Posts Tagged insurance
The author of this blog is willing to be the CEO of United Healthcare for a mere $60,000,000 / year. That would save the insurance company 6 million dollars a year — a real bargain. So why does United Healthcare need a new CEO?
The Wall Street Journal reported today that United Healthcare (the nations largest healthcare insurer) can’t seem to make enough money with clients who get insurance on the government exchanges. They feel other insurance companies should have those pesky patients, who cost more for a couple of years, because they did not have insurance before.
United Healthcare (NYSE:UNH) has been having a lackluster financial situation for the past few months, like almost all other stocks — perhaps a little worse. Reports show the health insurer will lower its earnings-per-share outlook to $6 per share, down from its earlier forecast of $6.25 to $6.35 per share.
Could it be that the 25 cent drop in earnings is due to business on the exchanges? — surely it’s not the fault of the CEO? But, why take a chance, get a new CEO. The company could get a new CEO for half the price and even might be able to snag someone with a PhD in economics to help figure out what to do. Duh — lower the operating costs!
Presidential candidate, Dr. Ben Carson*, says insurance companies should be low-cost non-profit operations simply to process claims. It makes a lot of sense. Why is so much profit being extracted from the US healthcare system by insurance companies? It does not need to be that way. The companies keep about 20% to 25% of premiums for CEO salary, expenses and profits. In France, insurance companies are limited to 6%. Yes, it can be done.
* This is not a political endorsement, just an observation.
The PBS NewsHour reported on 12/23/13 an astounding survey — they found a generic medication for breast cancer (letrozole) ranged in price from $9 to $400 dollars for a 30 day supply. Even more surprising the company that charged $400 dollars agreed to match the $9 price at a competitor.
Not only do pharmacies price gouge so do insurance companies. Almost uniformly insurance drug plans add $20 to every generic prescription. So a typical $10 generic prescription without insurance involvement will cost you a copay of $30 with insurance. And, do you think the pharmacist will suggest you avoid using insurance — not usually, since the $20 copay is for them!
What should you do?
- Shop around — check prices at several pharmacies
- ASK if there is any program the pharmacy has to lower that price (sometimes if you get a shoppers card you get better prices)
- You don’t need a membership to get prescriptions from Costco. Consumer Reports rated them as having the best generic prices.
- Here is a great place to check prices: goodrx.com (and they will print coupons for free!)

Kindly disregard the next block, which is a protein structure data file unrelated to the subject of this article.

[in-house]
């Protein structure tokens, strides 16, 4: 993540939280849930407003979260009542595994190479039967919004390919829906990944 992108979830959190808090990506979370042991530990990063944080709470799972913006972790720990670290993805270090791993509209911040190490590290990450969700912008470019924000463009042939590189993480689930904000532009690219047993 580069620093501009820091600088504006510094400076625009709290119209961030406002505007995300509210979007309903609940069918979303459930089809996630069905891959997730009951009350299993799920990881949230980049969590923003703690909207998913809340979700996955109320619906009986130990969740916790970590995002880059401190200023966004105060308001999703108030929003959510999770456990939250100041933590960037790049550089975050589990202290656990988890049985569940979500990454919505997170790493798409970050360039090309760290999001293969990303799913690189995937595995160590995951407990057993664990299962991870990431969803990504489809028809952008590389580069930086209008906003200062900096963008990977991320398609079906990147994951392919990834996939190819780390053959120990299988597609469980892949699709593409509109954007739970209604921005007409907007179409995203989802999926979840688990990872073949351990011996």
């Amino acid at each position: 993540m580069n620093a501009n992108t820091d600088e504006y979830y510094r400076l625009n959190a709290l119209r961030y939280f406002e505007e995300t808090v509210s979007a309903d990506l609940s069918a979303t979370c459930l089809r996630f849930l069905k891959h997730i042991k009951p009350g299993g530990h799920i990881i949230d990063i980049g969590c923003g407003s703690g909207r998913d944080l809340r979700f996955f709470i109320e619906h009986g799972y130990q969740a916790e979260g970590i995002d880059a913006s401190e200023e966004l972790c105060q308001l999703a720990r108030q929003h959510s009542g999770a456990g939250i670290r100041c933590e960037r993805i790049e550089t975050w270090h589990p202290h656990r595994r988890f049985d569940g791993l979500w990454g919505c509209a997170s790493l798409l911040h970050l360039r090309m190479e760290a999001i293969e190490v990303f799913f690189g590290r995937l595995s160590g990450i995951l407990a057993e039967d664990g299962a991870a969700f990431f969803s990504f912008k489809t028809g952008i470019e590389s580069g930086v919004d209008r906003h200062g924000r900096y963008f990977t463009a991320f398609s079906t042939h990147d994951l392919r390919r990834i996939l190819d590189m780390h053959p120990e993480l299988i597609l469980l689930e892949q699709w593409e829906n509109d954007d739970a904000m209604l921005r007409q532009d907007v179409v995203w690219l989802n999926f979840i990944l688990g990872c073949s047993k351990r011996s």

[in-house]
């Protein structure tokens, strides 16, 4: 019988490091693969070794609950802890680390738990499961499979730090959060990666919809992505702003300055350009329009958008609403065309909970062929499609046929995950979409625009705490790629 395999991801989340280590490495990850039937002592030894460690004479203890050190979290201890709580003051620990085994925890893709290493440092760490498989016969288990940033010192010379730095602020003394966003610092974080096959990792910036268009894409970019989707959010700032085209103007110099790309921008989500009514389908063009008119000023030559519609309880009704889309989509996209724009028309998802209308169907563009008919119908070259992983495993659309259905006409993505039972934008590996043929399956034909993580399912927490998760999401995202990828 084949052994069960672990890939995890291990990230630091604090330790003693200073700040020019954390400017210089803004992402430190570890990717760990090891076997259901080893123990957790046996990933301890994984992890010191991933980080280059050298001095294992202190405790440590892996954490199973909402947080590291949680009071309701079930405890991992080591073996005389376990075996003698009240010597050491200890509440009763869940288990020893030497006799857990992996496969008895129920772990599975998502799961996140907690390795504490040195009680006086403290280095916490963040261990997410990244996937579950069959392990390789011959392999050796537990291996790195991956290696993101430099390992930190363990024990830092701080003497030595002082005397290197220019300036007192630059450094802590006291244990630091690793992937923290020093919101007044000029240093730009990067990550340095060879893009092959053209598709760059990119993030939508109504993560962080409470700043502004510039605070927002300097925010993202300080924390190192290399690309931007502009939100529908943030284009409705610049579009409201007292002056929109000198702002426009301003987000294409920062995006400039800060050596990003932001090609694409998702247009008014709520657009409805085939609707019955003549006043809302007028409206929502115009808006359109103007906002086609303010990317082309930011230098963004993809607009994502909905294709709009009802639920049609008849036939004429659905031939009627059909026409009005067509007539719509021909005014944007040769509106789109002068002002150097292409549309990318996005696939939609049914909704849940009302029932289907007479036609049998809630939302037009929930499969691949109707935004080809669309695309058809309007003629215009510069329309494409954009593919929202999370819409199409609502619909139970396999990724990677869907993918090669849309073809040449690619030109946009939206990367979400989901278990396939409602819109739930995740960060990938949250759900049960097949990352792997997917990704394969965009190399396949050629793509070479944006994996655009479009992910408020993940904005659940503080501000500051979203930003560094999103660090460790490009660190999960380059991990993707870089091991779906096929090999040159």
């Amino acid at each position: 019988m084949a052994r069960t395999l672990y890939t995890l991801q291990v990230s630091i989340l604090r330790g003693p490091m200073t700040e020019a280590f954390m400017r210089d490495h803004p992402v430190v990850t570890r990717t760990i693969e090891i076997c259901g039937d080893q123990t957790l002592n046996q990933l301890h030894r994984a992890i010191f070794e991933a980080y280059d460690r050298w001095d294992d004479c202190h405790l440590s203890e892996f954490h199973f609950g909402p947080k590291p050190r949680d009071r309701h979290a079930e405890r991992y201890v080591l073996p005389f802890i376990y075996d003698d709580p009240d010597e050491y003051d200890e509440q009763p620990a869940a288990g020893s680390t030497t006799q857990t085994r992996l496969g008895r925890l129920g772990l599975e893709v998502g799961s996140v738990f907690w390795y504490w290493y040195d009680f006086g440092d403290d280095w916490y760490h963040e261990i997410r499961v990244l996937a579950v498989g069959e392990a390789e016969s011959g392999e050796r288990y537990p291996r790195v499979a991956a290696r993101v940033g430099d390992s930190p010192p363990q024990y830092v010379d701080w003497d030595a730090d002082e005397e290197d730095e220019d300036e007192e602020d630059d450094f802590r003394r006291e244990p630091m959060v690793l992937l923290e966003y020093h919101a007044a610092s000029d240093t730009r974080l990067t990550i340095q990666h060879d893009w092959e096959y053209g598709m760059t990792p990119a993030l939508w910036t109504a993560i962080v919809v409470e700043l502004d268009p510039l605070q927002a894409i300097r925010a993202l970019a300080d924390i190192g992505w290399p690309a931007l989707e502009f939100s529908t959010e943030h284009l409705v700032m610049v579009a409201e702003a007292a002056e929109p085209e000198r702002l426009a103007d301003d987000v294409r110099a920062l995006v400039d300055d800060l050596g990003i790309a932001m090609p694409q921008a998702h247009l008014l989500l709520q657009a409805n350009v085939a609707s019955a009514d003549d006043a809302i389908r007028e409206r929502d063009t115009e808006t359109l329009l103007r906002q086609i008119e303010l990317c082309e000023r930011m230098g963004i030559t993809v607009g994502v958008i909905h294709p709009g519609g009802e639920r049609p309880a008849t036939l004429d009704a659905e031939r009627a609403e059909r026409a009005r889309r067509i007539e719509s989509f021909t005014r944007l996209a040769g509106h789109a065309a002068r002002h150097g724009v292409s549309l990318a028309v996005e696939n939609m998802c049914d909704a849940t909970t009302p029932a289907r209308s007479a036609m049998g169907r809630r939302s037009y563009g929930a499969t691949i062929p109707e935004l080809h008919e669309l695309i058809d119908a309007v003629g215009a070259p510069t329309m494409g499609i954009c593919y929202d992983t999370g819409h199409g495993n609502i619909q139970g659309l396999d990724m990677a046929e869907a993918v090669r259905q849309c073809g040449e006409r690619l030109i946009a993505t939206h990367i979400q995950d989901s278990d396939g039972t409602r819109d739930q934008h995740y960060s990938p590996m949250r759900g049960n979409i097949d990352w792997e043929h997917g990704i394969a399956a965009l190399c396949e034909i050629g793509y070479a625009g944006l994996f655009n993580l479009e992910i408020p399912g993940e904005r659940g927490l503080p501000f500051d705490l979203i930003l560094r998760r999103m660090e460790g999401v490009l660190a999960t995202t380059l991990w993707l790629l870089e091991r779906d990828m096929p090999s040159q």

- You can get mail order generics here with free shipping. Usually their prices are good: healthwarehouse.com
- Don’t involve your insurance plan if it costs you more out of pocket than just outright paying for the prescription.
- Insurance plans often limit the prescription to 30 days (with a copay every time). Getting your prescription in 90 day amounts saves trips to the pharmacy and often improves the discount.
- Pharmaceutical companies often make a long-acting medication just before the patent runs out on the short-acting form. Ask your doctor if the long-acting medication is absolutely needed. Sometimes taking a medication twice a day at a generic price is much less expensive than once a day at a brand name price.
The price gouging is astounding. Patients often think a pharmacy just adds a small amount to the wholesale price. Not so. They often set the price at some percentage less that the brand name — hugely more profitable for them and devastating for consumers.
The price gouging makes you understand better why the UK and other countries have legislated a solution — they negotiate a country-wide price for each generic medication and allow only a few dollars to be charged as a dispensing fee. The US has a long way to go to protect consumers and reduce health care costs.
Two days ago the Centers for Medicare and Medicaid Services (CMS) published the fees hospitals charge uninsured patients. These fees are called the “chargemaster” of the hospital. Hospitals point out that most people have some type of coverage. That is true. But, 50 million people do not have insurance and the fees apply to them. The following are the statistics for Colorado hospitals for which CMS presented data on the charges for heart attack. The column in pink is the amount charged and the MC Allowed column is what Medicare has calculated as a fair payment.
Hospitals are businesses and can charge what they wish for services. Except, many hospitals are “not for profit“; which means the money they would normally need to pay in taxes is instead used to benefit the community. They often prove that benefit by writing off the money they can not collect from people who lack insurance.
The unfortunate effect is that hospital charges are the number one cause of bankruptcy. Furthermore, the extreme penalty of the “chargemaster” for people without insurance drives people to purchase insurance — certainly a happy situation for insurance companies.
If you go to any health insurance web site you can see what the “chargemaster” penalty actually is. Look at the charge for the highest deductible policy. That charge, in large part, is the fee to benefit from insurance company negotiations with hospitals. Of course, the hospital makes the charge very high so any mark-off for insurance companies is just for show. This is an old retail game — raise the price 100% then have a 50% off sale.
A simple solution:
If the charges by hospitals were restricted by law not to exceed 20% above the fee allowed by Medicare the cost of insurance would be substantially less. And, people who select a high deductible plan could really enjoy low rates with protection from the cost of catastrophic illness.
It is important to note insurance reform will NOT solve the US problems with high cost and low quality health care. Insurance just distributes financial pain over a greater number of people. The solution is to fix the underlying problem not distribute the problem to more people.
Laura Landro of the Wall Street Journal published the article: “Image Sharing Seeks to Reduce Repeat Scans” on April 1, 2013. Ms. Landro reported on an academic project to store x-ray pictures on the Internet called the “Imaging Sharing Project” (image share news release). The idea is to have patients own a secure copy of their personal x-rays. By having this storehouse of x-rays in the “cloud” they can be given to any health care provider or hospital as needed.